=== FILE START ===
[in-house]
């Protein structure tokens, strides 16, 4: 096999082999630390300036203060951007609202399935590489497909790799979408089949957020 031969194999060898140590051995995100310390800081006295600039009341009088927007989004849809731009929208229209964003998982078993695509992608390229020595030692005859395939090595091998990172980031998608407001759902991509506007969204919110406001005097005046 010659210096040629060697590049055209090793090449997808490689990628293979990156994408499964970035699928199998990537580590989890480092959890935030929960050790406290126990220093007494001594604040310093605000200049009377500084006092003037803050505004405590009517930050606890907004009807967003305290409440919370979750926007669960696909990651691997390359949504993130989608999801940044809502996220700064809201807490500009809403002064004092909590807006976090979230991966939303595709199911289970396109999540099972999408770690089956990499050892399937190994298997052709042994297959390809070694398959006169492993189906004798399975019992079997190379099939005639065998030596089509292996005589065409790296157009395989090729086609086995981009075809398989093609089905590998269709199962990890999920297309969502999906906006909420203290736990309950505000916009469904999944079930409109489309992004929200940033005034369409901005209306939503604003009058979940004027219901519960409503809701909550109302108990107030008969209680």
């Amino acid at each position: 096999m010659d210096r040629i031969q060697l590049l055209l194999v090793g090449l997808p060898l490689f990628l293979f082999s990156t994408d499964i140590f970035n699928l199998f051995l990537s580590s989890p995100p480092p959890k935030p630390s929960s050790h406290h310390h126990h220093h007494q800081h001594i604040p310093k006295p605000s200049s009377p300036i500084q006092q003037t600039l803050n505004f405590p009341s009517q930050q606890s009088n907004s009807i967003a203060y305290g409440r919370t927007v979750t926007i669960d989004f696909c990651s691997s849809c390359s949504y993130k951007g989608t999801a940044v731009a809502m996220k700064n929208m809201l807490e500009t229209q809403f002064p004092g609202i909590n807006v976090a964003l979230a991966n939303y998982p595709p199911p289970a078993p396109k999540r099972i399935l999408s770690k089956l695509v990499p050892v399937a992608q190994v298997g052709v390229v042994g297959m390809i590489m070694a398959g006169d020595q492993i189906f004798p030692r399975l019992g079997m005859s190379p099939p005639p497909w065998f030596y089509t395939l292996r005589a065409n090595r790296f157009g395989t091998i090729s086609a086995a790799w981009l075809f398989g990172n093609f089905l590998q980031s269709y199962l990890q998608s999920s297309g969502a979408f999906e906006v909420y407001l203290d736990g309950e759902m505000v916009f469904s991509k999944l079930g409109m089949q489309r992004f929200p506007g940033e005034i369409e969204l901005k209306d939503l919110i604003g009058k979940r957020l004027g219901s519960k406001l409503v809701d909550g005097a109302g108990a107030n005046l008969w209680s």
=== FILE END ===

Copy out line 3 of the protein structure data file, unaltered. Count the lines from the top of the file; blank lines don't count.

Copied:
């Amino acid at each position: 096999m010659d210096r040629i031969q060697l590049l055209l194999v090793g090449l997808p060898l490689f990628l293979f082999s990156t994408d499964i140590f970035n699928l199998f051995l990537s580590s989890p995100p480092p959890k935030p630390s929960s050790h406290h310390h126990h220093h007494q800081h001594i604040p310093k006295p605000s200049s009377p300036i500084q006092q003037t600039l803050n505004f405590p009341s009517q930050q606890s009088n907004s009807i967003a203060y305290g409440r919370t927007v979750t926007i669960d989004f696909c990651s691997s849809c390359s949504y993130k951007g989608t999801a940044v731009a809502m996220k700064n929208m809201l807490e500009t229209q809403f002064p004092g609202i909590n807006v976090a964003l979230a991966n939303y998982p595709p199911p289970a078993p396109k999540r099972i399935l999408s770690k089956l695509v990499p050892v399937a992608q190994v298997g052709v390229v042994g297959m390809i590489m070694a398959g006169d020595q492993i189906f004798p030692r399975l019992g079997m005859s190379p099939p005639p497909w065998f030596y089509t395939l292996r005589a065409n090595r790296f157009g395989t091998i090729s086609a086995a790799w981009l075809f398989g990172n093609f089905l590998q980031s269709y199962l990890q998608s999920s297309g969502a979408f999906e906006v909420y407001l203290d736990g309950e759902m505000v916009f469904s991509k999944l079930g409109m089949q489309r992004f929200p506007g940033e005034i369409e969204l901005k209306d939503l919110i604003g009058k979940r957020l004027g219901s519960k406001l409503v809701d909550g005097a109302g108990a107030n005046l008969w209680s």